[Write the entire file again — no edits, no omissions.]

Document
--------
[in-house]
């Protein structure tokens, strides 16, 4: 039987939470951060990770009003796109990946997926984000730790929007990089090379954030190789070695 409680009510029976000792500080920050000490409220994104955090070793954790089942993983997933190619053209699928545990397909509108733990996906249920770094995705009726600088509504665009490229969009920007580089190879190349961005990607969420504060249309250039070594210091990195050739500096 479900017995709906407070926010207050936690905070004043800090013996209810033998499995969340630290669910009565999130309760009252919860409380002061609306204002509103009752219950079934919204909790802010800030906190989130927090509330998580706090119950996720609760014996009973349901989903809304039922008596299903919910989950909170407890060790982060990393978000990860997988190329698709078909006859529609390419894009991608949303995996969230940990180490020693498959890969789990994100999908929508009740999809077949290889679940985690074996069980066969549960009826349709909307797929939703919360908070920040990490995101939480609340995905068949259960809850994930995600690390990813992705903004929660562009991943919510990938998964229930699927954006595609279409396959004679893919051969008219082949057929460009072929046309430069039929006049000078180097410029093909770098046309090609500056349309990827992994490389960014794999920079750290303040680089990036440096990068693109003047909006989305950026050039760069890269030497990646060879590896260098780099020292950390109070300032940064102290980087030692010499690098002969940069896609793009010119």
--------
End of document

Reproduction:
[in-house]
């Protein structure tokens, strides 16, 4: 039987939470951060990770009003796109990946997926984000730790929007990089090379954030190789070695 409680009510029976000792500080920050000490409220994104955090070793954790089942993983997933190619053209699928545990397909509108733990996906249920770094995705009726600088509504665009490229969009920007580089190879190349961005990607969420504060249309250039070594210091990195050739500096 479900017995709906407070926010207050936690905070004043800090013996209810033998499995969340630290669910009565999130309760009252919860409380002061609306204002509103009752219950079934919204909790802010800030906190989130927090509330998580706090119950996720609760014996009973349901989903809304039922008596299903919910989950909170407890060790982060990393978000990860997988190329698709078909006859529609390419894009991608949303995996969230940990180490020693498959890969789990994100999908929508009740999809077949290889679940985690074996069980066969549960009826349709909307797929939703919360908070920040990490995101939480609340995905068949259960809850994930995600690390990813992705903004929660562009991943919510990938998964229930699927954006595609279409396959004679893919051969008219082949057929460009072929046309430069039929006049000078180097410029093909770098046309090609500056349309990827992994490389960014794999920079750290303040680089990036440096990068693109003047909006989305950026050039760069890269030497990646060879590896260098780099020292950390109070300032940064102290980087030692010499690098002969940069896609793009010119």